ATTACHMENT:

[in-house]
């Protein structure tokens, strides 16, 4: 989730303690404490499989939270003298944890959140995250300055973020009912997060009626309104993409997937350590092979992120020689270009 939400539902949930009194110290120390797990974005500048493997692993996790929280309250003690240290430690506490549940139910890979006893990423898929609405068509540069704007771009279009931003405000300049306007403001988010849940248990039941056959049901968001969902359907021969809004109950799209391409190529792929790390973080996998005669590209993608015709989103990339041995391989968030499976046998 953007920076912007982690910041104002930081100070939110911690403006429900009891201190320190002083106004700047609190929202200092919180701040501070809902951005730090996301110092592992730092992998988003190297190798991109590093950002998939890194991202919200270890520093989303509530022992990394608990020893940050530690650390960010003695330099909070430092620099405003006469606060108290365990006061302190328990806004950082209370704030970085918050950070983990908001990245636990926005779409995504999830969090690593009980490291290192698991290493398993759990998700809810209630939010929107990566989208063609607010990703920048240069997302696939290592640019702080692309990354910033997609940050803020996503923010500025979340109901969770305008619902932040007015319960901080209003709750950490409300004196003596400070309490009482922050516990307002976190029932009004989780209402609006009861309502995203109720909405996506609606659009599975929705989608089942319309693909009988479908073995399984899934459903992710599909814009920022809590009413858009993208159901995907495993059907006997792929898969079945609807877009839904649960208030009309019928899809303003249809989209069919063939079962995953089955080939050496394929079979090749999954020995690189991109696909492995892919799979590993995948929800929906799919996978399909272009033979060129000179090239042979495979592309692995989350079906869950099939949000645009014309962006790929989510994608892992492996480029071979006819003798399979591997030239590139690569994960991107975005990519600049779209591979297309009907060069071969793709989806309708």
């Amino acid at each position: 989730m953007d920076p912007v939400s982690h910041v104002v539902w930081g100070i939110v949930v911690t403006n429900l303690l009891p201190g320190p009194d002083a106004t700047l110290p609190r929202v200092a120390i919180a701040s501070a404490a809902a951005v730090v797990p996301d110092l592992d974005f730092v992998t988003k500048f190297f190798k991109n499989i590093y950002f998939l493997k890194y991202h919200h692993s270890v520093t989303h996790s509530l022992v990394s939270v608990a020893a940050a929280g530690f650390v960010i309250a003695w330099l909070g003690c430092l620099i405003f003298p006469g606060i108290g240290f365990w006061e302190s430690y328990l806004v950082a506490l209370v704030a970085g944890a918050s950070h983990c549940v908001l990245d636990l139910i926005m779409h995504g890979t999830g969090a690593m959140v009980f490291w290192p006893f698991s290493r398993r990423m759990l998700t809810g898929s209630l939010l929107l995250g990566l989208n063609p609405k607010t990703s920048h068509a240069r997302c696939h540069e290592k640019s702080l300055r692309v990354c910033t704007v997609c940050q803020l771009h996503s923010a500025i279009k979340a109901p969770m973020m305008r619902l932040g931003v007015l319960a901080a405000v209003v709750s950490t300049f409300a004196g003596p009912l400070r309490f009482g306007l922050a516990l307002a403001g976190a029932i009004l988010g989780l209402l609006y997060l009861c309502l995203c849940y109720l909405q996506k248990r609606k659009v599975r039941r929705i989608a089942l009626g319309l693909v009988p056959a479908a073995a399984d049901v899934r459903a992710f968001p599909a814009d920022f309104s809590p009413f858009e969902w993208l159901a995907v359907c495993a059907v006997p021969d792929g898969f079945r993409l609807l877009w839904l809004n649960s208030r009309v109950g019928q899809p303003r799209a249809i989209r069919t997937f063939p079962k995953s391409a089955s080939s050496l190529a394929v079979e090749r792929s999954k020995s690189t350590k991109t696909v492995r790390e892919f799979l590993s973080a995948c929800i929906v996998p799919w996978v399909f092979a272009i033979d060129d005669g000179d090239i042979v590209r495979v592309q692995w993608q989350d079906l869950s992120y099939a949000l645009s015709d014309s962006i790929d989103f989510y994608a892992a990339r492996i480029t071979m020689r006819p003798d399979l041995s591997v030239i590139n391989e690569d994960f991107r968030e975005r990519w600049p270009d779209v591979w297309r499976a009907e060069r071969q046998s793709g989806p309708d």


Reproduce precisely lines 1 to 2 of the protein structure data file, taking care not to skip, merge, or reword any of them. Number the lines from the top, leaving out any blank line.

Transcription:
[in-house]
């Protein structure tokens, strides 16, 4: 989730303690404490499989939270003298944890959140995250300055973020009912997060009626309104993409997937350590092979992120020689270009 939400539902949930009194110290120390797990974005500048493997692993996790929280309250003690240290430690506490549940139910890979006893990423898929609405068509540069704007771009279009931003405000300049306007403001988010849940248990039941056959049901968001969902359907021969809004109950799209391409190529792929790390973080996998005669590209993608015709989103990339041995391989968030499976046998 953007920076912007982690910041104002930081100070939110911690403006429900009891201190320190002083106004700047609190929202200092919180701040501070809902951005730090996301110092592992730092992998988003190297190798991109590093950002998939890194991202919200270890520093989303509530022992990394608990020893940050530690650390960010003695330099909070430092620099405003006469606060108290365990006061302190328990806004950082209370704030970085918050950070983990908001990245636990926005779409995504999830969090690593009980490291290192698991290493398993759990998700809810209630939010929107990566989208063609607010990703920048240069997302696939290592640019702080692309990354910033997609940050803020996503923010500025979340109901969770305008619902932040007015319960901080209003709750950490409300004196003596400070309490009482922050516990307002976190029932009004989780209402609006009861309502995203109720909405996506609606659009599975929705989608089942319309693909009988479908073995399984899934459903992710599909814009920022809590009413858009993208159901995907495993059907006997792929898969079945609807877009839904649960208030009309019928899809303003249809989209069919063939079962995953089955080939050496394929079979090749999954020995690189991109696909492995892919799979590993995948929800929906799919996978399909272009033979060129000179090239042979495979592309692995989350079906869950099939949000645009014309962006790929989510994608892992492996480029071979006819003798399979591997030239590139690569994960991107975005990519600049779209591979297309009907060069071969793709989806309708």